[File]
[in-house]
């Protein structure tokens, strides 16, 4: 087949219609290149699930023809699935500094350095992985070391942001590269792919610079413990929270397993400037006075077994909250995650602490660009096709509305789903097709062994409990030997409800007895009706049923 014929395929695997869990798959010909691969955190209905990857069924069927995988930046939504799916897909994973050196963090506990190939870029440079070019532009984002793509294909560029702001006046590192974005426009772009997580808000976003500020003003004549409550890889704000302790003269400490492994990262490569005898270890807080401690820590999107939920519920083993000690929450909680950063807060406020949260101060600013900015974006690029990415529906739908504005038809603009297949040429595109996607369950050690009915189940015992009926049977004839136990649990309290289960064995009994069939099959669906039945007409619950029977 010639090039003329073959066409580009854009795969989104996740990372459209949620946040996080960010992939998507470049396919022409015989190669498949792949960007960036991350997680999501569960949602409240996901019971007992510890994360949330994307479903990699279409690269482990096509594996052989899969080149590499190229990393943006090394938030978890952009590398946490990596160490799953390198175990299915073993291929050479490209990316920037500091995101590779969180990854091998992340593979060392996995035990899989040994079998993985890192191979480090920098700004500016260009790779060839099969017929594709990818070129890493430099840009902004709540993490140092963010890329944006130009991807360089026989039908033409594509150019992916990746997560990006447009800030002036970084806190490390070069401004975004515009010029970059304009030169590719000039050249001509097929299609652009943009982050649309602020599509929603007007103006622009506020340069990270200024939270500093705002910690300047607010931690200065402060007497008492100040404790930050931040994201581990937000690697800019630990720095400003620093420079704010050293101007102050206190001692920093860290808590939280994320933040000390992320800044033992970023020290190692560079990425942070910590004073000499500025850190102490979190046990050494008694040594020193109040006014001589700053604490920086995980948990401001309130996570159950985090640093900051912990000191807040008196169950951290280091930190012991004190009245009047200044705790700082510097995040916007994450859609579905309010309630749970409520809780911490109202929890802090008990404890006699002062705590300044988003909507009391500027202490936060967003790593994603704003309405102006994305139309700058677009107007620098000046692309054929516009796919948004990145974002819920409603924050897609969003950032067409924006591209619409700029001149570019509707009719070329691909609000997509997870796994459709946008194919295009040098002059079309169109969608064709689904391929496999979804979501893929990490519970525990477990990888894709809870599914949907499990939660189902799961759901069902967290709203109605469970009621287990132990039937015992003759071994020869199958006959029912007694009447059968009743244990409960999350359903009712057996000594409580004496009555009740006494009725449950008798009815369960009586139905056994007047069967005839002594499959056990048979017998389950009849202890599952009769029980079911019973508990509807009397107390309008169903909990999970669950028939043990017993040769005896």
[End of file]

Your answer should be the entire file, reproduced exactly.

[in-house]
């Protein structure tokens, strides 16, 4: 087949219609290149699930023809699935500094350095992985070391942001590269792919610079413990929270397993400037006075077994909250995650602490660009096709509305789903097709062994409990030997409800007895009706049923 014929395929695997869990798959010909691969955190209905990857069924069927995988930046939504799916897909994973050196963090506990190939870029440079070019532009984002793509294909560029702001006046590192974005426009772009997580808000976003500020003003004549409550890889704000302790003269400490492994990262490569005898270890807080401690820590999107939920519920083993000690929450909680950063807060406020949260101060600013900015974006690029990415529906739908504005038809603009297949040429595109996607369950050690009915189940015992009926049977004839136990649990309290289960064995009994069939099959669906039945007409619950029977 010639090039003329073959066409580009854009795969989104996740990372459209949620946040996080960010992939998507470049396919022409015989190669498949792949960007960036991350997680999501569960949602409240996901019971007992510890994360949330994307479903990699279409690269482990096509594996052989899969080149590499190229990393943006090394938030978890952009590398946490990596160490799953390198175990299915073993291929050479490209990316920037500091995101590779969180990854091998992340593979060392996995035990899989040994079998993985890192191979480090920098700004500016260009790779060839099969017929594709990818070129890493430099840009902004709540993490140092963010890329944006130009991807360089026989039908033409594509150019992916990746997560990006447009800030002036970084806190490390070069401004975004515009010029970059304009030169590719000039050249001509097929299609652009943009982050649309602020599509929603007007103006622009506020340069990270200024939270500093705002910690300047607010931690200065402060007497008492100040404790930050931040994201581990937000690697800019630990720095400003620093420079704010050293101007102050206190001692920093860290808590939280994320933040000390992320800044033992970023020290190692560079990425942070910590004073000499500025850190102490979190046990050494008694040594020193109040006014001589700053604490920086995980948990401001309130996570159950985090640093900051912990000191807040008196169950951290280091930190012991004190009245009047200044705790700082510097995040916007994450859609579905309010309630749970409520809780911490109202929890802090008990404890006699002062705590300044988003909507009391500027202490936060967003790593994603704003309405102006994305139309700058677009107007620098000046692309054929516009796919948004990145974002819920409603924050897609969003950032067409924006591209619409700029001149570019509707009719070329691909609000997509997870796994459709946008194919295009040098002059079309169109969608064709689904391929496999979804979501893929990490519970525990477990990888894709809870599914949907499990939660189902799961759901069902967290709203109605469970009621287990132990039937015992003759071994020869199958006959029912007694009447059968009743244990409960999350359903009712057996000594409580004496009555009740006494009725449950008798009815369960009586139905056994007047069967005839002594499959056990048979017998389950009849202890599952009769029980079911019973508990509807009397107390309008169903909990999970669950028939043990017993040769005896």